Rep. Steve Israel held a health care forum in Woodbury Thursday to share the stories of three women he characterized as "victims of the health care status quo."
"I wanted to hear firsthand how they were denied coverage and fought battles against a system where profit comes before the quality of care," Israel (D-Huntington) said at the event on Cold Spring Harbor Laboratory's Woodbury campus.
During a question-and-answer session later, some said they were concerned about the health care reform plans swirling around Washington. Several people said they were concerned that the option of buying health care from the federal government would not kick in until 2013, although Israel said there was no certainty that such a program would be included in the final bill.
"Why so long? Democrats are in the majority," audience member Phyllis Kovacs, 59, of Huntington Station asked during the two-hour session.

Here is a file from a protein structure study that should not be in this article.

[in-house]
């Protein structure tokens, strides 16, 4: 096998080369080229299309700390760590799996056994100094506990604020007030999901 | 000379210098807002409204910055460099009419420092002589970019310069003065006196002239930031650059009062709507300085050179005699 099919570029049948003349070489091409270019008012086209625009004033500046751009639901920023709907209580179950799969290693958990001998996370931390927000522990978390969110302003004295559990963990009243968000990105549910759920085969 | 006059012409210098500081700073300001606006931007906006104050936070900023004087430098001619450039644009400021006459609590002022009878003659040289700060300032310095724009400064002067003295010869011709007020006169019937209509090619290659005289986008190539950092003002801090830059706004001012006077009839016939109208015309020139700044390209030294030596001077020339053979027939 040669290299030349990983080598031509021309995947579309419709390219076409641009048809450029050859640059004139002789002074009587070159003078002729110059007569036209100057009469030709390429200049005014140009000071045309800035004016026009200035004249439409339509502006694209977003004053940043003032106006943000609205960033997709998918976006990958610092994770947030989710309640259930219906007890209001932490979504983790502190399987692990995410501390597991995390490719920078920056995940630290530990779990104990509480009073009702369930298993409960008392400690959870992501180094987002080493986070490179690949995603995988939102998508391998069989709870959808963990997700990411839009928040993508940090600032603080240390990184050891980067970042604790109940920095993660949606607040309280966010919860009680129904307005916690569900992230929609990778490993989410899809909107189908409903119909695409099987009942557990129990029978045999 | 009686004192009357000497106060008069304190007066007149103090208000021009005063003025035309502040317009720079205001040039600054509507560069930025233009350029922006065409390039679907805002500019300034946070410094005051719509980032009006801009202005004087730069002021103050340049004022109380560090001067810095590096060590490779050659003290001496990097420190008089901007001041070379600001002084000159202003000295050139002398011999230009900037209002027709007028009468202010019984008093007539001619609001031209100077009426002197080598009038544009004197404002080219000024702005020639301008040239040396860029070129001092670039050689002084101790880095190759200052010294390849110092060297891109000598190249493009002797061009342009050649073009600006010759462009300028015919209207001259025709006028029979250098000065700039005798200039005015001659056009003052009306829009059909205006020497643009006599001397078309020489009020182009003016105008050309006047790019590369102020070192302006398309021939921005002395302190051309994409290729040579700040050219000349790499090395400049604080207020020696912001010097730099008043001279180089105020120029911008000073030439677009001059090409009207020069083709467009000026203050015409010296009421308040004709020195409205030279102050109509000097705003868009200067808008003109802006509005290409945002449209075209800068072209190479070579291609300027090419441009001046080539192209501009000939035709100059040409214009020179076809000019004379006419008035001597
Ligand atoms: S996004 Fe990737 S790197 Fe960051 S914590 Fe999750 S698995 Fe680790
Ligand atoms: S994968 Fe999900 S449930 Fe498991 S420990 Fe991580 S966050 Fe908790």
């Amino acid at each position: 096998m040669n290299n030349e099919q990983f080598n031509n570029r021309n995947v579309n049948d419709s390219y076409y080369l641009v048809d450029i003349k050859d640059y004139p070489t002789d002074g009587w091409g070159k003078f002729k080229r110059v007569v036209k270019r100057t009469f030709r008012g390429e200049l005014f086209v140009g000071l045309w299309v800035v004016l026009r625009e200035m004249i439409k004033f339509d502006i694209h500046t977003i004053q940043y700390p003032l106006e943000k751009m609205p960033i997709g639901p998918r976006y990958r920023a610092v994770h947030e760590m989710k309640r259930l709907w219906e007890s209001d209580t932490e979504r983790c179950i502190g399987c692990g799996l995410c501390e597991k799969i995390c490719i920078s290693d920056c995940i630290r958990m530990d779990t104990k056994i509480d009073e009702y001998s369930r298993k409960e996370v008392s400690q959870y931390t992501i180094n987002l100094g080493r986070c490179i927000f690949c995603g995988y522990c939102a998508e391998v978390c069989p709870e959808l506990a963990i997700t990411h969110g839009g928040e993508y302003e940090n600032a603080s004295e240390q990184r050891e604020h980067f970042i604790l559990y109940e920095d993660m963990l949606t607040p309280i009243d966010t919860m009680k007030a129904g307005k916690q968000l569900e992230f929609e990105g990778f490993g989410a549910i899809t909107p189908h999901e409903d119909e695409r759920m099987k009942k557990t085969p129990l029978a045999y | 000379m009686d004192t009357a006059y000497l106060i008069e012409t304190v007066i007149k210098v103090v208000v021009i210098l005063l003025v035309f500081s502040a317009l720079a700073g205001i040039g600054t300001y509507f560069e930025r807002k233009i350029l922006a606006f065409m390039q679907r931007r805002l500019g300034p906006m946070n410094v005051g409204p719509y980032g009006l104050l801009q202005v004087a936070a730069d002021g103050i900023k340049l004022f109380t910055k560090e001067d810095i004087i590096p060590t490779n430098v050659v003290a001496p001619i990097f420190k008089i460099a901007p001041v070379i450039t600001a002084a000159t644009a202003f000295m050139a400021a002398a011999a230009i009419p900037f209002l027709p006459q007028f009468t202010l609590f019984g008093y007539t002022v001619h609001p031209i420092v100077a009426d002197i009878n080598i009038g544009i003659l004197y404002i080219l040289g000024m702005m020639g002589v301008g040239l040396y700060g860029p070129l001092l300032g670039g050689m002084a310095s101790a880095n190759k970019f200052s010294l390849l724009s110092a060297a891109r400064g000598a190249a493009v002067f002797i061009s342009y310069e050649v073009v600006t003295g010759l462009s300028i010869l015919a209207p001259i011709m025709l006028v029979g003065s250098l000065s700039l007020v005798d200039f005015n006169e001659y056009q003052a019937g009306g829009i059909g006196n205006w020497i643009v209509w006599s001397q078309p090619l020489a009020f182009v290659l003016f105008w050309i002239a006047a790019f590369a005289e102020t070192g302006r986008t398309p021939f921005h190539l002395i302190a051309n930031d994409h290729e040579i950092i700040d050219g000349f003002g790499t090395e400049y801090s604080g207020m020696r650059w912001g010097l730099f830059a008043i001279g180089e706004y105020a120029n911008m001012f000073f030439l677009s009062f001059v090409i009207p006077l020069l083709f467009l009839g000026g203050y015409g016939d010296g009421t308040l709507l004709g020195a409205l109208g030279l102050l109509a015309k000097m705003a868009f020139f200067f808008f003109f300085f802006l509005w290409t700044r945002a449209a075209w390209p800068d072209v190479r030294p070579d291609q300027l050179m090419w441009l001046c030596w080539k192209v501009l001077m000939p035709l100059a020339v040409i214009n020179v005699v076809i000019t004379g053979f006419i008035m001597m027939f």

Israel said it was difficult even for Democrats to agree, and that "sound bites" from opponents were muddying the issue.
The invitation-only event went off without any of the shouting and disruptions that have marked recent town-hall-type meetings on health care.
Rep. Tim Bishop (D-Southampton) found himself shouted down at times at a Setauket town hall meeting in June.
Catherine Marquardt, 37, of North Babylon, said at Israel's forum Thursday that her insurance company balked at coverage for her mastectomy and reconstructive surgery, and that she won her battle only after Israel's office intervened.
Carol Gordon of Massapequa said she has been getting treatment in emergency rooms for two years after leaving her Veterans Affairs job and losing her insurance.
Kay Ingraham of Holbrook said her daughter, Victoria, had to battle her insurance company to get the proper medication for Crohn's disease, which affects the bowel.